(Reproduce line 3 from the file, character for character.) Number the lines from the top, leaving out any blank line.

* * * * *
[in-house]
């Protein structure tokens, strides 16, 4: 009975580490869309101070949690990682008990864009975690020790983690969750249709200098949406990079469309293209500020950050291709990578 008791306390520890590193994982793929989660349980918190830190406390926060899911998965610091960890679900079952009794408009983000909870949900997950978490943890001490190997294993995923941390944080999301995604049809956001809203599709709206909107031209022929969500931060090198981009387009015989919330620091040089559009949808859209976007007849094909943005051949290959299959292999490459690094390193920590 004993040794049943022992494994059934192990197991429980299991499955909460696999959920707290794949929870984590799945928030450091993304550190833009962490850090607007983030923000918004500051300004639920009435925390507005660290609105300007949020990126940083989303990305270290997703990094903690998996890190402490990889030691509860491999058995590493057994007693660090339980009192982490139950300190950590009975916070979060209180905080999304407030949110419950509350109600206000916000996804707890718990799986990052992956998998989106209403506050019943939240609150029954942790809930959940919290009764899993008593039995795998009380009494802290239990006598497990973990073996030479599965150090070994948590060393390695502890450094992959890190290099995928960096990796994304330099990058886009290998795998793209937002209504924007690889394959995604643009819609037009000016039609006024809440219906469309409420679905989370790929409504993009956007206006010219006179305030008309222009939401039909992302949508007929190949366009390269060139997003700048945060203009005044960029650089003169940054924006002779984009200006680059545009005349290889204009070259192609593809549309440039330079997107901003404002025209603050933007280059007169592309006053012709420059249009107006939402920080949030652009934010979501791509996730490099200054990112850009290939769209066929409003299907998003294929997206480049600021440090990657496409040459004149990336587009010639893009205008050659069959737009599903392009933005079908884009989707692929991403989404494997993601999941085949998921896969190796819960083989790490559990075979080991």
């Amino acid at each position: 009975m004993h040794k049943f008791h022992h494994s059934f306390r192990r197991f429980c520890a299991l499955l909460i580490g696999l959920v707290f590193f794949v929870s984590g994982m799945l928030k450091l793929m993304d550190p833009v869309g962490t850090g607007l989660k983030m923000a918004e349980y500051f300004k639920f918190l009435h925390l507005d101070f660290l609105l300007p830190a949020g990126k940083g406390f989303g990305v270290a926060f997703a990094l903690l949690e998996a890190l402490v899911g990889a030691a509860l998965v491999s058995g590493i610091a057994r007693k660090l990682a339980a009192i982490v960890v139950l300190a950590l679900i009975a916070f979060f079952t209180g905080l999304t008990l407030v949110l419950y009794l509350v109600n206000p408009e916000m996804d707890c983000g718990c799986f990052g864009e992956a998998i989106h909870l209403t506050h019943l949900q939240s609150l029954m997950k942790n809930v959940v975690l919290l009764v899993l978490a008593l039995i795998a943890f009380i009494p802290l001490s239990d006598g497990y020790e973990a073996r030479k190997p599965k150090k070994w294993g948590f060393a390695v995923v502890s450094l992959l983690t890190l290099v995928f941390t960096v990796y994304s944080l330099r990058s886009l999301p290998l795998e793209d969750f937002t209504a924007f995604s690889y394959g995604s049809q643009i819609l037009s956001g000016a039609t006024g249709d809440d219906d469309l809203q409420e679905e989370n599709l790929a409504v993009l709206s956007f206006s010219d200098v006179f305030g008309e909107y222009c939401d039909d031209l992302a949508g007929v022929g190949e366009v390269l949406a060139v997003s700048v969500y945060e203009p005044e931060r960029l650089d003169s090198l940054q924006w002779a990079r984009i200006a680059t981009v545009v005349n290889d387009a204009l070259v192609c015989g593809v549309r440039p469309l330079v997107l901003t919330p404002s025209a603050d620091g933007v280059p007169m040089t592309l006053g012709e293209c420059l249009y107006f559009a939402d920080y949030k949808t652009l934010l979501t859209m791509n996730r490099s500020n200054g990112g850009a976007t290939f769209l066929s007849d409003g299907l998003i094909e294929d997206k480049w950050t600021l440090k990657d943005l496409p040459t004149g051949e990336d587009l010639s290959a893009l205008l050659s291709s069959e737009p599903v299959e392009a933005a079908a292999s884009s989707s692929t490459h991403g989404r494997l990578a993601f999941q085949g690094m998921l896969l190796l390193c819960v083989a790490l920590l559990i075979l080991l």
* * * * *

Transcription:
């Amino acid at each position: 009975m004993h040794k049943f008791h022992h494994s059934f306390r192990r197991f429980c520890a299991l499955l909460i580490g696999l959920v707290f590193f794949v929870s984590g994982m799945l928030k450091l793929m993304d550190p833009v869309g962490t850090g607007l989660k983030m923000a918004e349980y500051f300004k639920f918190l009435h925390l507005d101070f660290l609105l300007p830190a949020g990126k940083g406390f989303g990305v270290a926060f997703a990094l903690l949690e998996a890190l402490v899911g990889a030691a509860l998965v491999s058995g590493i610091a057994r007693k660090l990682a339980a009192i982490v960890v139950l300190a950590l679900i009975a916070f979060f079952t209180g905080l999304t008990l407030v949110l419950y009794l509350v109600n206000p408009e916000m996804d707890c983000g718990c799986f990052g864009e992956a998998i989106h909870l209403t506050h019943l949900q939240s609150l029954m997950k942790n809930v959940v975690l919290l009764v899993l978490a008593l039995i795998a943890f009380i009494p802290l001490s239990d006598g497990y020790e973990a073996r030479k190997p599965k150090k070994w294993g948590f060393a390695v995923v502890s450094l992959l983690t890190l290099v995928f941390t960096v990796y994304s944080l330099r990058s886009l999301p290998l795998e793209d969750f937002t209504a924007f995604s690889y394959g995604s049809q643009i819609l037009s956001g000016a039609t006024g249709d809440d219906d469309l809203q409420e679905e989370n599709l790929a409504v993009l709206s956007f206006s010219d200098v006179f305030g008309e909107y222009c939401d039909d031209l992302a949508g007929v022929g190949e366009v390269l949406a060139v997003s700048v969500y945060e203009p005044e931060r960029l650089d003169s090198l940054q924006w002779a990079r984009i200006a680059t981009v545009v005349n290889d387009a204009l070259v192609c015989g593809v549309r440039p469309l330079v997107l901003t919330p404002s025209a603050d620091g933007v280059p007169m040089t592309l006053g012709e293209c420059l249009y107006f559009a939402d920080y949030k949808t652009l934010l979501t859209m791509n996730r490099s500020n200054g990112g850009a976007t290939f769209l066929s007849d409003g299907l998003i094909e294929d997206k480049w950050t600021l440090k990657d943005l496409p040459t004149g051949e990336d587009l010639s290959a893009l205008l050659s291709s069959e737009p599903v299959e392009a933005a079908a292999s884009s989707s692929t490459h991403g989404r494997l990578a993601f999941q085949g690094m998921l896969l190796l390193c819960v083989a790490l920590l559990i075979l080991l």